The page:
As you can see, AI bias creates a vicious cycle. It’s because all the harmful consequences of data bias are interconnected with each other. If you don’t have trust or reputation, you won’t get revenue. If you lose your customers’ trust, it’s a long way to get it back.
Sometimes even clients that aren’t directly affected by bias’ harmful consequences might leave your business too. It’s because clients who value fairness or equality don’t want to support brands that fail in this area.
A good way to keep your business safe is to mitigate bias in machine learning and AI. How to do it? To begin with, let's examine the relevant legislation.
With the upcoming enactment of the EU AI Act, it is important that you familiarize yourself with this topic. The Act is still a work in progress but the idea is to regulate AI systems within enterprises to protect people's rights and avoid misuses of such systems.
The mission is to build a framework around AI so that businesses produce fair, accountable and safe AI systems. If you’re already having AI projects or thinking about starting them, gather all enterprise requirements and get prepared.
If you proactively prepare your business for the upcoming changes, your enterprise won’t incur high alignment costs and gain a competitive advantage.
Fairness in AI is about evaluating every machine learning algorithm so you can remove potential biases from the data. If there is a bias in data, your company has to establish the next steps of how to act ethically and use fair principles to mitigate it.
Data ethics is a set of rules and best practices for gathering, keeping, and analyzing internal data. If your company follows ethical values, both prospects and stakeholders with a similar approach will be more open to collaboration.
And these days, it’s not only about the new AI Act. It’s also about data protection regulations that are on the rise and most companies worldwide fall under specific jurisdictions. This means most enterprises have to maintain their data ethically and act responsibly now.
In the next section, you’ll learn what your business can do to support ethical AI and ML systems.
Here is the summary of ideas that can help you support ethical data processing and bias mitigation.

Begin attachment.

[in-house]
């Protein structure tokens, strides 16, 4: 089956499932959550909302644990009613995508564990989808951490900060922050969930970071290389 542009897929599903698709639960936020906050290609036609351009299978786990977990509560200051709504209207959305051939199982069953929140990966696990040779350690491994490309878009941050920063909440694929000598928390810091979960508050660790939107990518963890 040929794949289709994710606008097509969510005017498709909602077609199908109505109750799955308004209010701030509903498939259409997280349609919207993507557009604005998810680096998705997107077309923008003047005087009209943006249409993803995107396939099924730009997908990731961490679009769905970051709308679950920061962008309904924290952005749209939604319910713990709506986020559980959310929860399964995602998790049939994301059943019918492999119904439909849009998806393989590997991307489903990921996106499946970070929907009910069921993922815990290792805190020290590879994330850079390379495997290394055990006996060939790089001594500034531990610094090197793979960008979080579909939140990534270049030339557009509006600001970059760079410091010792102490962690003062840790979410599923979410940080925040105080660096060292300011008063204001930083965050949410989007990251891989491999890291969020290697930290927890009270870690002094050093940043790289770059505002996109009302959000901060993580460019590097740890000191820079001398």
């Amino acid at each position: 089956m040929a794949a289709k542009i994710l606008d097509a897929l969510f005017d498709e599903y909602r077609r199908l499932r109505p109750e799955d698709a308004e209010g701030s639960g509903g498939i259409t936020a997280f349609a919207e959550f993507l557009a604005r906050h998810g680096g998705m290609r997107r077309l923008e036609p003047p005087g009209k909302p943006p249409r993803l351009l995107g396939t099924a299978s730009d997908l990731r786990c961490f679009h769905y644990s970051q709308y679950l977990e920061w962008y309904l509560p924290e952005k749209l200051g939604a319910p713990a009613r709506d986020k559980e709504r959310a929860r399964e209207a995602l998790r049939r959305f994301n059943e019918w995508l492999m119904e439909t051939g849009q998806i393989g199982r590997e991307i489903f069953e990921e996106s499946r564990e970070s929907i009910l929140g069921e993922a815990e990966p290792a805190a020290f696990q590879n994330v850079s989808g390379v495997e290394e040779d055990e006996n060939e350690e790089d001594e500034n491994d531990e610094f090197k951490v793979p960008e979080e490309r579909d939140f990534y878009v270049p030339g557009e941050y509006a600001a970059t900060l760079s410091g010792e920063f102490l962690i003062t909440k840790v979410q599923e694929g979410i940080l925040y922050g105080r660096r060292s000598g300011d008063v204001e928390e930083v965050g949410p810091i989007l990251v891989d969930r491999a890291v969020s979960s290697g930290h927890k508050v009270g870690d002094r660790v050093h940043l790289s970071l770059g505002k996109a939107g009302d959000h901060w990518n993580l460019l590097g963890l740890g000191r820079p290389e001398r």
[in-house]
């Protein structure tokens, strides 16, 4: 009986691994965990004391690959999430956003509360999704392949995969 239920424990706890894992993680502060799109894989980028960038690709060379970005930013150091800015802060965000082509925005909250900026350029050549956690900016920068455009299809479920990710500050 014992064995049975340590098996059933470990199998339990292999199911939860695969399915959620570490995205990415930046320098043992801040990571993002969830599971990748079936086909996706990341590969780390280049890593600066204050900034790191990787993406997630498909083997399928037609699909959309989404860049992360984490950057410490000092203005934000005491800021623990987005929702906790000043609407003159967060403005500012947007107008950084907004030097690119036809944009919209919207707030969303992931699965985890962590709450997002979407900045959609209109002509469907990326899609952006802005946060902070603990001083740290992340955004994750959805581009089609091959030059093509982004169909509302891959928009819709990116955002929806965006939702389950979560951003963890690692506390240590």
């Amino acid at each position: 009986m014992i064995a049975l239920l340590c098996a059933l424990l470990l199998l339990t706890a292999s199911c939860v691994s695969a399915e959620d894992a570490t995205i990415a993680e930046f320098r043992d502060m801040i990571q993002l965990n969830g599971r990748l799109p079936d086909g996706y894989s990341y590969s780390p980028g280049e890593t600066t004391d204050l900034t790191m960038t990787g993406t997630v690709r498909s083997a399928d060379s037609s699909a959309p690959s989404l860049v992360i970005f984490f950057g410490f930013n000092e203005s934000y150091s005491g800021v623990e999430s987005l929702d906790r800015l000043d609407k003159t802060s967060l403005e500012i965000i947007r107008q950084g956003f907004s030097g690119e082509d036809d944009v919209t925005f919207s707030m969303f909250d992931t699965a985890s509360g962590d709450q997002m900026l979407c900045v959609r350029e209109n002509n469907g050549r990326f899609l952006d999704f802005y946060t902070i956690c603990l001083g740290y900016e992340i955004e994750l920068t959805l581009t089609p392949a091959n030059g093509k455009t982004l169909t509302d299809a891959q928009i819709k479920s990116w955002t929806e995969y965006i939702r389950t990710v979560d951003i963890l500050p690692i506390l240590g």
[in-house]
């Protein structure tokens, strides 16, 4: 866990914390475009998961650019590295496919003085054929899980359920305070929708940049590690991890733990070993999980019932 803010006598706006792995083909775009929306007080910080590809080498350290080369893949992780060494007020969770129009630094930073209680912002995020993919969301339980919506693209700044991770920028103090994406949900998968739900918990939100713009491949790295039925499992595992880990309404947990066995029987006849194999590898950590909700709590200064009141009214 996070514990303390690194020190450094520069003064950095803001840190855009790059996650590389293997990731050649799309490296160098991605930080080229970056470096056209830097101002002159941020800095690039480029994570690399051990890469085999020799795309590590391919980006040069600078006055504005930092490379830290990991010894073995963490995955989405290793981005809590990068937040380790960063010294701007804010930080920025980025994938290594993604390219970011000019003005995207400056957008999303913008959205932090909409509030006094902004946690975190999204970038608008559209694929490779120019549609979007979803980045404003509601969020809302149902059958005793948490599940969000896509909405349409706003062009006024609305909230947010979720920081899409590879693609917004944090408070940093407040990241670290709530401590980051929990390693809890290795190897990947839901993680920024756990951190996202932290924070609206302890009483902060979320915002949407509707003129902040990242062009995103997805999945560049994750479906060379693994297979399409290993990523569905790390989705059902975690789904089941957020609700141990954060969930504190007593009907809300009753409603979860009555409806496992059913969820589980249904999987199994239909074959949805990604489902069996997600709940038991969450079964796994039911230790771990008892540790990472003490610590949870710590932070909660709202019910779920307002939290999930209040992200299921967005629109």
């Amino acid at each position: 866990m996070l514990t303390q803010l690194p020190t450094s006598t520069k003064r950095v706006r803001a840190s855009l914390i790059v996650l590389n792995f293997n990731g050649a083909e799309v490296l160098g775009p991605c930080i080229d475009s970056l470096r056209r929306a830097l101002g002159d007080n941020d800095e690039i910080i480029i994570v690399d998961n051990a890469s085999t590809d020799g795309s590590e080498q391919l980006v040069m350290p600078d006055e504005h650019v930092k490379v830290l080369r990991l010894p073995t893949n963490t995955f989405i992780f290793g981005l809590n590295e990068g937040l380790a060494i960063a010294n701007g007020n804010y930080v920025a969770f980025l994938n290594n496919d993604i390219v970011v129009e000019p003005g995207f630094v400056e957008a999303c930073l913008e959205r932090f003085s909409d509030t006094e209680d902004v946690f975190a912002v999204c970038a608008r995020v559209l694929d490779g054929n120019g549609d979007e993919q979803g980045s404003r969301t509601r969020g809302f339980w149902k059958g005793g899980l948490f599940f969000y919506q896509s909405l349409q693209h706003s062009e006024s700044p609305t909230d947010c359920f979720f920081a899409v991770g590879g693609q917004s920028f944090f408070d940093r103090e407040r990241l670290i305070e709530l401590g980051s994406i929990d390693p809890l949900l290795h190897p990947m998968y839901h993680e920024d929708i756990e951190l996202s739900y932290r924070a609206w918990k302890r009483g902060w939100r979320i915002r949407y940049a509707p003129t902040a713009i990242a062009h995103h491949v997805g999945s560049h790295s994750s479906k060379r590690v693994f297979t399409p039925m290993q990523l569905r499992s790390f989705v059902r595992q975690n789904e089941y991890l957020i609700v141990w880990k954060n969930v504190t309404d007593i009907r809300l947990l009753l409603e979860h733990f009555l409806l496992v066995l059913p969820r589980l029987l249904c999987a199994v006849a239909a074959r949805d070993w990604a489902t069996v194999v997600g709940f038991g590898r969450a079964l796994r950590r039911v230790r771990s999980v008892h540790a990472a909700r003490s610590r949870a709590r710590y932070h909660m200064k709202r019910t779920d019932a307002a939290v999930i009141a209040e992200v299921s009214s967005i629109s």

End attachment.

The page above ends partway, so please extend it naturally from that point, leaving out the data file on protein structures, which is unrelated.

Although PETs don’t exempt controllers from the ambit of GDPR, CCPA and other regulations, they increase safety around data processing.
For example, AI-generated synthetic data mirrors the patterns, balance, and composition of the original dataset. Since privacy-preserving synthetic data does not contain personal data, it can be used more freely in projects that require good quality data in large quantities.
There are situations in which synthetic data can help mitigate bias, such as when there is insufficient data, when it is too expensive, or when there is no consent to use it in ML projects.
In artificial intelligence, most efforts have been directed at solving "technical" biases through mathematical fixes and failed to address systematic patterns of exclusion and power inequality.
What can you do as a business leader? Empower structural company-wide changes because you can drive them across departments to build and use AI systems responsibly. Even if there are no quick fixes for handling bias, start by considering best practices of AI bias minimization:
1. Assist multidisciplinary teams in developing algorithms and AI systems.
2. Promote an ethical and responsible approach to AI.
3. Maintain a responsible dataset development process.
4. Create policies and practices for responsible algorithm development & use them in decision making processes.
5. Set up a corporate governance system for responsible AI and internal policies to mitigate bias.
6. Speak out and influence industry changes and regulations for responsible AI - set an example for others.
7. Embrace corporate social responsibility to promote responsible/ethical AI and system changes.
And lastly, if you're the person responsible for the AI project, you can impact the effectiveness and fairness of outcomes. As a business that is dedicated to customer-centricity, implementing fair AI is essential to maintaining your company's reputation.